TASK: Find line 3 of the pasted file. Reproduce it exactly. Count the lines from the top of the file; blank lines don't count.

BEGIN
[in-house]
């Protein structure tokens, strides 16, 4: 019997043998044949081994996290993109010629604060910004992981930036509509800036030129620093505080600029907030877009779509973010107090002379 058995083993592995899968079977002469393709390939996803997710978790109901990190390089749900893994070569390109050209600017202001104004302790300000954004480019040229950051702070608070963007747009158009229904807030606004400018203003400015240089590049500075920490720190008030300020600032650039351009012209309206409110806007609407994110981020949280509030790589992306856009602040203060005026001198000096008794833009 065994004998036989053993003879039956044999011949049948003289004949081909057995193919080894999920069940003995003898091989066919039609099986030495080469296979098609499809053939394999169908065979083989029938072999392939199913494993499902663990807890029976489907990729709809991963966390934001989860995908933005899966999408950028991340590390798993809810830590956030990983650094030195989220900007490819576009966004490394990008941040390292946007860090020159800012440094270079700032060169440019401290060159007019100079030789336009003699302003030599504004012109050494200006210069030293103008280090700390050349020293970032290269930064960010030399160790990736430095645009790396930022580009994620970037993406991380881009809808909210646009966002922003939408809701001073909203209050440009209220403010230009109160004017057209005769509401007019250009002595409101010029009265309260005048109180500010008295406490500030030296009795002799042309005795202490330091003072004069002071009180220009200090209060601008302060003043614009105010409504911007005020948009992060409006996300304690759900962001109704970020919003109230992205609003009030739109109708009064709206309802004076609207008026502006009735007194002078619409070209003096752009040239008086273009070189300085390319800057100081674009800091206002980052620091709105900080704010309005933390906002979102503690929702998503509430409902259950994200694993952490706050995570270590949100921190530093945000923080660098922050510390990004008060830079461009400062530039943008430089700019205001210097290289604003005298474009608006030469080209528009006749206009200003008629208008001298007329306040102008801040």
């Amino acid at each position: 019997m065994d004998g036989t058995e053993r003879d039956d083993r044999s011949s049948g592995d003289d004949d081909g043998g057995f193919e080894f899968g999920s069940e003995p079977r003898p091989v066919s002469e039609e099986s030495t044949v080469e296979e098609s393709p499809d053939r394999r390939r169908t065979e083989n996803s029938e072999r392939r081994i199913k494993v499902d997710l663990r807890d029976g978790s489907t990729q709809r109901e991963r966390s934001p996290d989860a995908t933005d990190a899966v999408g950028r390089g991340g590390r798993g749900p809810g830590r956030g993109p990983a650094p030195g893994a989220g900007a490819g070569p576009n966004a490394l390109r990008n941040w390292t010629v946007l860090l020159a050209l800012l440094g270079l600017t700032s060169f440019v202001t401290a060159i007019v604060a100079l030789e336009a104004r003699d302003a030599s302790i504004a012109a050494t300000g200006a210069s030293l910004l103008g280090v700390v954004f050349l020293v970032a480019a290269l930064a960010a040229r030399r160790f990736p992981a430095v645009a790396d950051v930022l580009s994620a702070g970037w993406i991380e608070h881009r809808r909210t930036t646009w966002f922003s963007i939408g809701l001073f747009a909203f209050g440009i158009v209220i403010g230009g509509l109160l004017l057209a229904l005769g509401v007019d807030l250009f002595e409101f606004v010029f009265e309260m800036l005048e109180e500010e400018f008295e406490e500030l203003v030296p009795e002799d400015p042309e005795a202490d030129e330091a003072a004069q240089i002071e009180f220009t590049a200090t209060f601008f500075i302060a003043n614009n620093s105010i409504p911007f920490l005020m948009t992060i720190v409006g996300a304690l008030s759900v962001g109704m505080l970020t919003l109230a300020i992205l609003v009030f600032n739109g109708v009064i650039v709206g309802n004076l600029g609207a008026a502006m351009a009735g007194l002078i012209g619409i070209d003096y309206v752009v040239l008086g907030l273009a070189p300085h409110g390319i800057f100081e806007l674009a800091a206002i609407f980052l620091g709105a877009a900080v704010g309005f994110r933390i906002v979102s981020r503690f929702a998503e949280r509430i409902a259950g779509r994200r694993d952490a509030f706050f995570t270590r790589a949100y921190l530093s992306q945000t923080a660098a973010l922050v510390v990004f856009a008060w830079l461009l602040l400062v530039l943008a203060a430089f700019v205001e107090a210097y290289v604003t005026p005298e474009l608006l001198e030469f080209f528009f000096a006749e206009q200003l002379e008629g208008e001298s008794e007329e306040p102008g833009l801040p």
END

């Amino acid at each position: 019997m065994d004998g036989t058995e053993r003879d039956d083993r044999s011949s049948g592995d003289d004949d081909g043998g057995f193919e080894f899968g999920s069940e003995p079977r003898p091989v066919s002469e039609e099986s030495t044949v080469e296979e098609s393709p499809d053939r394999r390939r169908t065979e083989n996803s029938e072999r392939r081994i199913k494993v499902d997710l663990r807890d029976g978790s489907t990729q709809r109901e991963r966390s934001p996290d989860a995908t933005d990190a899966v999408g950028r390089g991340g590390r798993g749900p809810g830590r956030g993109p990983a650094p030195g893994a989220g900007a490819g070569p576009n966004a490394l390109r990008n941040w390292t010629v946007l860090l020159a050209l800012l440094g270079l600017t700032s060169f440019v202001t401290a060159i007019v604060a100079l030789e336009a104004r003699d302003a030599s302790i504004a012109a050494t300000g200006a210069s030293l910004l103008g280090v700390v954004f050349l020293v970032a480019a290269l930064a960010a040229r030399r160790f990736p992981a430095v645009a790396d950051v930022l580009s994620a702070g970037w993406i991380e608070h881009r809808r909210t930036t646009w966002f922003s963007i939408g809701l001073f747009a909203f209050g440009i158009v209220i403010g230009g509509l109160l004017l057209a229904l005769g509401v007019d807030l250009f002595e409101f606004v010029f009265e309260m800036l005048e109180e500010e400018f008295e406490e500030l203003v030296p009795e002799d400015p042309e005795a202490d030129e330091a003072a004069q240089i002071e009180f220009t590049a200090t209060f601008f500075i302060a003043n614009n620093s105010i409504p911007f920490l005020m948009t992060i720190v409006g996300a304690l008030s759900v962001g109704m505080l970020t919003l109230a300020i992205l609003v009030f600032n739109g109708v009064i650039v709206g309802n004076l600029g609207a008026a502006m351009a009735g007194l002078i012209g619409i070209d003096y309206v752009v040239l008086g907030l273009a070189p300085h409110g390319i800057f100081e806007l674009a800091a206002i609407f980052l620091g709105a877009a900080v704010g309005f994110r933390i906002v979102s981020r503690f929702a998503e949280r509430i409902a259950g779509r994200r694993d952490a509030f706050f995570t270590r790589a949100y921190l530093s992306q945000t923080a660098a973010l922050v510390v990004f856009a008060w830079l461009l602040l400062v530039l943008a203060a430089f700019v205001e107090a210097y290289v604003t005026p005298e474009l608006l001198e030469f080209f528009f000096a006749e206009q200003l002379e008629g208008e001298s008794e007329e306040p102008g833009l801040p």